“The Catalan circuit also features high temperatures, long corners and hard braking zones so it was the perfect place to test this new development and the riders responded really well to it, so we decided to introduce it as soon as we could.

“The feedback we got from the riders last weekend was also positive and the new hard compound front slick was used by many riders throughout the weekend. Judging by the results of Sepang, this new development will definitely be a part of our tire lineup in the future.”

Q. Hot conditions at Sepang are nothing new, but this year was especially hot and humid. Did this cause any issues in regards to tire performance or durability?

Masao Azuma says: “This year was very hot at Sepang and in such conditions the track surface can become quite greasy which reduces grip levels. However, we were confident that our tire allocation for this year’s Malaysian Grand Prix would provide very good performance no matter what the conditions.

“Lap times in the 1’59 bracket have been happening during winter testing at this circuit for a while now, but this year was the first time we saw those lap times during a Sepang race weekend, and in the end we had a new qualifying and race lap records despite track temperatures reaching almost 60°C.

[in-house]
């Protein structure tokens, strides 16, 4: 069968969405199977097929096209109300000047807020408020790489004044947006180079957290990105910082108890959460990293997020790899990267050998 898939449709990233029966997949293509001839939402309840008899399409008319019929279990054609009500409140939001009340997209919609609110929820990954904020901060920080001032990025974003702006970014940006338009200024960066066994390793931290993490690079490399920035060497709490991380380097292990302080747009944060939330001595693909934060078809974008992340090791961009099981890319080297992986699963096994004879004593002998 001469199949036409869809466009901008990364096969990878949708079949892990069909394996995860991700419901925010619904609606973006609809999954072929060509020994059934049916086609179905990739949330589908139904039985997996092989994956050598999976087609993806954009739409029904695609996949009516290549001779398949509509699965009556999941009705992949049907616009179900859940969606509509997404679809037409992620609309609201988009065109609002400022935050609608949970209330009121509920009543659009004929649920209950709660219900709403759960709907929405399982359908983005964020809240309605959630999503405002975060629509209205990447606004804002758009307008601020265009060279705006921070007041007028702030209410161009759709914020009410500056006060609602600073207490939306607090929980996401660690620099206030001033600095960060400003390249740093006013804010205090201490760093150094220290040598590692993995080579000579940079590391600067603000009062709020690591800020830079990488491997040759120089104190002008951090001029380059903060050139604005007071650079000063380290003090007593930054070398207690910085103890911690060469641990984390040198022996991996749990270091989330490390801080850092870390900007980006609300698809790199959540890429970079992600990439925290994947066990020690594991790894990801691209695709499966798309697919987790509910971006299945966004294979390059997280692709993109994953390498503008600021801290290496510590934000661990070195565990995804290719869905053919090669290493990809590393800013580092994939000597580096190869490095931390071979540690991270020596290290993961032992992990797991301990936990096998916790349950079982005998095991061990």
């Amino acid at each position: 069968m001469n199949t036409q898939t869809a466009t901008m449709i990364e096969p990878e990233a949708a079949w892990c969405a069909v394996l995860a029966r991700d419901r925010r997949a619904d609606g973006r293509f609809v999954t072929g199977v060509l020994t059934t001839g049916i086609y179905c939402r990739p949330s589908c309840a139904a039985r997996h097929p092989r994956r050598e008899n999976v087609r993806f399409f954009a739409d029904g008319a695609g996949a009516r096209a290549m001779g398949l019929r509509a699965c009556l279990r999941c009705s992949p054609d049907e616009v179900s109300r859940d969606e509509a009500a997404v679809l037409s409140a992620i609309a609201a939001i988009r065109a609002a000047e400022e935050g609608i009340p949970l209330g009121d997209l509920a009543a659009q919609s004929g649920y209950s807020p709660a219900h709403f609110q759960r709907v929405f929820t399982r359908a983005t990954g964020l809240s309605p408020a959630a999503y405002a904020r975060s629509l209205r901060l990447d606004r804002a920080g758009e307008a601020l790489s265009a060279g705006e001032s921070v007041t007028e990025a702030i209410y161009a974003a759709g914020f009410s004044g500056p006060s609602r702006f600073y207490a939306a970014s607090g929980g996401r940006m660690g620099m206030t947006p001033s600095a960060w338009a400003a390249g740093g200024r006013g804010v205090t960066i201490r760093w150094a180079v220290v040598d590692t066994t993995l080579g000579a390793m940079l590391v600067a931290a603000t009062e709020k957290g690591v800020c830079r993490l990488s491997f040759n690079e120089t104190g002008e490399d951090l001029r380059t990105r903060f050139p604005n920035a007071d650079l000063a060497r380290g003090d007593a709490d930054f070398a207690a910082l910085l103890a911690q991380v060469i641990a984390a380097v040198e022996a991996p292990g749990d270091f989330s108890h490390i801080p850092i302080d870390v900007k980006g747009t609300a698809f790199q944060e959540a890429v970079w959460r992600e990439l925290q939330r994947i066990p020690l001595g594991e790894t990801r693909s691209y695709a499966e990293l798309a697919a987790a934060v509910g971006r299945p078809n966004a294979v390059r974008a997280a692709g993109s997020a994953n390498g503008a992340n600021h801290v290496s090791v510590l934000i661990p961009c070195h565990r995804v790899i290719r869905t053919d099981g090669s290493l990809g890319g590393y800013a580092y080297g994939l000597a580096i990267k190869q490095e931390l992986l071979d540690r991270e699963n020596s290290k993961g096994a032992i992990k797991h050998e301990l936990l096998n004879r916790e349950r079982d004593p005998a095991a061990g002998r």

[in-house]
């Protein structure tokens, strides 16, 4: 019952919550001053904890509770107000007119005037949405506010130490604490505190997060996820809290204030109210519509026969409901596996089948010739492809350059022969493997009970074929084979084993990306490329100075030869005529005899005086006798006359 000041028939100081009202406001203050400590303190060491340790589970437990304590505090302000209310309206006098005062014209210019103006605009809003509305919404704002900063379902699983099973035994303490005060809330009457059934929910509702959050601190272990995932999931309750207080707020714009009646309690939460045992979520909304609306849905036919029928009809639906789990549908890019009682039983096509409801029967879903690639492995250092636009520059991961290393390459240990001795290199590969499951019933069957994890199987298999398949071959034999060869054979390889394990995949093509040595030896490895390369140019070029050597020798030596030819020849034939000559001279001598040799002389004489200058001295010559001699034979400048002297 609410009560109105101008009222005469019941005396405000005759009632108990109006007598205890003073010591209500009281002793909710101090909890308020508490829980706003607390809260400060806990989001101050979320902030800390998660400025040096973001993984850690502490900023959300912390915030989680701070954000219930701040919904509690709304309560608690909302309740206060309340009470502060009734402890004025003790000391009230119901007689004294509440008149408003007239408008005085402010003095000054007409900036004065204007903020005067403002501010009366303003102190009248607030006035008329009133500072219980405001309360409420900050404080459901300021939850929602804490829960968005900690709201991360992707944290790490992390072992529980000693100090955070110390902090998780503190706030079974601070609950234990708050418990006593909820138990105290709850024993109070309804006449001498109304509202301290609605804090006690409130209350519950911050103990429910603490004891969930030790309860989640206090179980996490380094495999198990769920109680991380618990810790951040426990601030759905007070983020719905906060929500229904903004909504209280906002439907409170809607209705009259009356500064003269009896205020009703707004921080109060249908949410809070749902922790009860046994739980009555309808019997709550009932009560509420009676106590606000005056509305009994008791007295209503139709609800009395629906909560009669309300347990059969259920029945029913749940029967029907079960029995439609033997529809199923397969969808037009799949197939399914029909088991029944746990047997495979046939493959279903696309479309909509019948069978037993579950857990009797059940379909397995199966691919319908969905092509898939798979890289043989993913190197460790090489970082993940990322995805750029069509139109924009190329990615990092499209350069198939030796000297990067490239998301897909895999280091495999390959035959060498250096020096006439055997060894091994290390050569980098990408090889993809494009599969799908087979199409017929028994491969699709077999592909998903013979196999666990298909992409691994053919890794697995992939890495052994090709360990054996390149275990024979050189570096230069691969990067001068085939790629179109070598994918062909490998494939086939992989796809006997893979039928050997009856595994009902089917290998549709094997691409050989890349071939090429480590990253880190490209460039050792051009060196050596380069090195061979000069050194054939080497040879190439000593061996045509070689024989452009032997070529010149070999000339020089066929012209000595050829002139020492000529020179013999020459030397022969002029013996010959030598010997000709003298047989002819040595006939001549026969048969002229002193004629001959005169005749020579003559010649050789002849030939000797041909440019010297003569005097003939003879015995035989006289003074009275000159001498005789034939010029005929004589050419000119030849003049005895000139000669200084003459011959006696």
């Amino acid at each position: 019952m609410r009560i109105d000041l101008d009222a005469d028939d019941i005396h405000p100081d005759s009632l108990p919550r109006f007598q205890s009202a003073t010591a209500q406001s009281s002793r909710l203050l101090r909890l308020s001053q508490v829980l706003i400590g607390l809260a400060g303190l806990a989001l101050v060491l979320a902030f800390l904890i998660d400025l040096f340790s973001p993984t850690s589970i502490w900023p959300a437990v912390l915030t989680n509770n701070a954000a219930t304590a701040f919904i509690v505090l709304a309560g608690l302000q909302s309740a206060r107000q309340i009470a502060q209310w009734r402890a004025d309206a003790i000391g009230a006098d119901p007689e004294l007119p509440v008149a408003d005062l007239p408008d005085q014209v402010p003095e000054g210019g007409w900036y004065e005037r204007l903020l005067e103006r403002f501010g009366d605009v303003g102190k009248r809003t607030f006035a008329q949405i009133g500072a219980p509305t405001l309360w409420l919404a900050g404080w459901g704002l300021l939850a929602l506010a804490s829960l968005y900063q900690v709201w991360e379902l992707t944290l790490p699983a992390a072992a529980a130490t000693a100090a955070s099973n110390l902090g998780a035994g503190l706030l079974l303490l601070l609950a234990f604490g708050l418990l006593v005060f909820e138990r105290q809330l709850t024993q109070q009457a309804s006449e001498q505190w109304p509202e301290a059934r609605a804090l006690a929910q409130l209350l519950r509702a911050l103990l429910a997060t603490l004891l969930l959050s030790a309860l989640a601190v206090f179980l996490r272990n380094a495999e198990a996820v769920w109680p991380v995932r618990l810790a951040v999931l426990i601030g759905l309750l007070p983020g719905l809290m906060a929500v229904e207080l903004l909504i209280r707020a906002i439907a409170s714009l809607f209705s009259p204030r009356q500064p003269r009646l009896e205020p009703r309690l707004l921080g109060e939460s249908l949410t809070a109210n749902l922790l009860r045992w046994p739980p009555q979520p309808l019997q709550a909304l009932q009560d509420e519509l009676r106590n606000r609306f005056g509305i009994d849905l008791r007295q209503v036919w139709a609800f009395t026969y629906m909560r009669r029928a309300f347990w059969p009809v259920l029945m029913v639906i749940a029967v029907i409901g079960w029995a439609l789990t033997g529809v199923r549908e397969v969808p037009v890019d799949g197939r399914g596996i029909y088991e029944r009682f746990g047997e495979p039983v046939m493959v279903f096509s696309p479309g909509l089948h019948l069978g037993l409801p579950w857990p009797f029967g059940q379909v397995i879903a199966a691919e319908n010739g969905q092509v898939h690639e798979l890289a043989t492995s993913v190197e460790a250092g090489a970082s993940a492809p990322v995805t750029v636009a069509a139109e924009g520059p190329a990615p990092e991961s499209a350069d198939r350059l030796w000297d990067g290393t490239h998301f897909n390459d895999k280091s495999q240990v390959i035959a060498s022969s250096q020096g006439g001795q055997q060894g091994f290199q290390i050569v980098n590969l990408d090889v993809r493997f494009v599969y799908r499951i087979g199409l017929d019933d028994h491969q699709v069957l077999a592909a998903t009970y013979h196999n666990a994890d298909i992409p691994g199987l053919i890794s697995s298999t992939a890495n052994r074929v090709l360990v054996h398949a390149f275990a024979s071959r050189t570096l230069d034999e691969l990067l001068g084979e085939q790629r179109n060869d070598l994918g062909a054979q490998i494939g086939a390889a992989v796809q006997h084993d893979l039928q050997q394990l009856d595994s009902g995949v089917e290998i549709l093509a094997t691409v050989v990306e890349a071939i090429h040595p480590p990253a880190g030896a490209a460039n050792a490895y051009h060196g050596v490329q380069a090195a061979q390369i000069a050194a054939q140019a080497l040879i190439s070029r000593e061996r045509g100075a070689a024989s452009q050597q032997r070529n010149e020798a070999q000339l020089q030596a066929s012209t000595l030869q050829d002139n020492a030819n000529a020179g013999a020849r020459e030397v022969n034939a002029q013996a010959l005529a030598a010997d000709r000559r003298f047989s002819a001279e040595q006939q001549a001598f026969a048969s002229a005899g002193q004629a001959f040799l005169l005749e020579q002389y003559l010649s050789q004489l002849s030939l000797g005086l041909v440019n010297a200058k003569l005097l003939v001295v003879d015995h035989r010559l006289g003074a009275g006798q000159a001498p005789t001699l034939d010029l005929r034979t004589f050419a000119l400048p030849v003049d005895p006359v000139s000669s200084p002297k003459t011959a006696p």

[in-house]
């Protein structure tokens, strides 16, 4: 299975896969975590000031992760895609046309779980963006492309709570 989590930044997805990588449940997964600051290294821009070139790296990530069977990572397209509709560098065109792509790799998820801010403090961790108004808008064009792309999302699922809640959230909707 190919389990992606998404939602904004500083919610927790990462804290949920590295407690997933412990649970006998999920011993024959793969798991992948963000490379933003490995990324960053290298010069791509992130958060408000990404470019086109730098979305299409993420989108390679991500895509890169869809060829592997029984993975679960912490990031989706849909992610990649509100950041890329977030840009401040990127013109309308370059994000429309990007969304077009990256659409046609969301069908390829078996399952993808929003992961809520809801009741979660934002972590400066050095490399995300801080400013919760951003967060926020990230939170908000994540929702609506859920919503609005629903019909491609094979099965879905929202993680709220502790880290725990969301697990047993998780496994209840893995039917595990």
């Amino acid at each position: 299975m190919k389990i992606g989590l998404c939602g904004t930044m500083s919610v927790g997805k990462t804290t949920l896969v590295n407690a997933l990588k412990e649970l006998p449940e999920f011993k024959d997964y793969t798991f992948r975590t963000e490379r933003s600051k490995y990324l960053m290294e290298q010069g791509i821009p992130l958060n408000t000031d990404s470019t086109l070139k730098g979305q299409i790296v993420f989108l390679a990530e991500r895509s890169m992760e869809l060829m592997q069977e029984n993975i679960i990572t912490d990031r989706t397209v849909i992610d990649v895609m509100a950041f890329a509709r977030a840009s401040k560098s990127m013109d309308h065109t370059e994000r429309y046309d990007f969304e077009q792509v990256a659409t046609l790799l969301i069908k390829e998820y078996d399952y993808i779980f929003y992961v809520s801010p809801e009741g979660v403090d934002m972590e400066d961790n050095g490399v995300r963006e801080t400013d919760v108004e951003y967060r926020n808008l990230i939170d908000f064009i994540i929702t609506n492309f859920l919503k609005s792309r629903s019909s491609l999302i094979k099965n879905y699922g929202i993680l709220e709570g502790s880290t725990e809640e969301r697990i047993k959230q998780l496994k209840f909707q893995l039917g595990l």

“The scorching conditions caused no problems in terms of durability, with performance remaining consistent over race distance and tire wear being well within the normal range.”

Q. Even though conditions were very hot for the race, none of the Factory riders selected the hard compound rear slick for the race. Can you explain why all the Factory riders selected the medium rear slick?

Masao Azuma says: “In the winter tests at Sepang earlier in the year, many riders were able to achieve good results using the hard compound rear slick, but the amount of grip available from the tarmac during the race weekend October is always less than in February, especially this year with its extreme heat.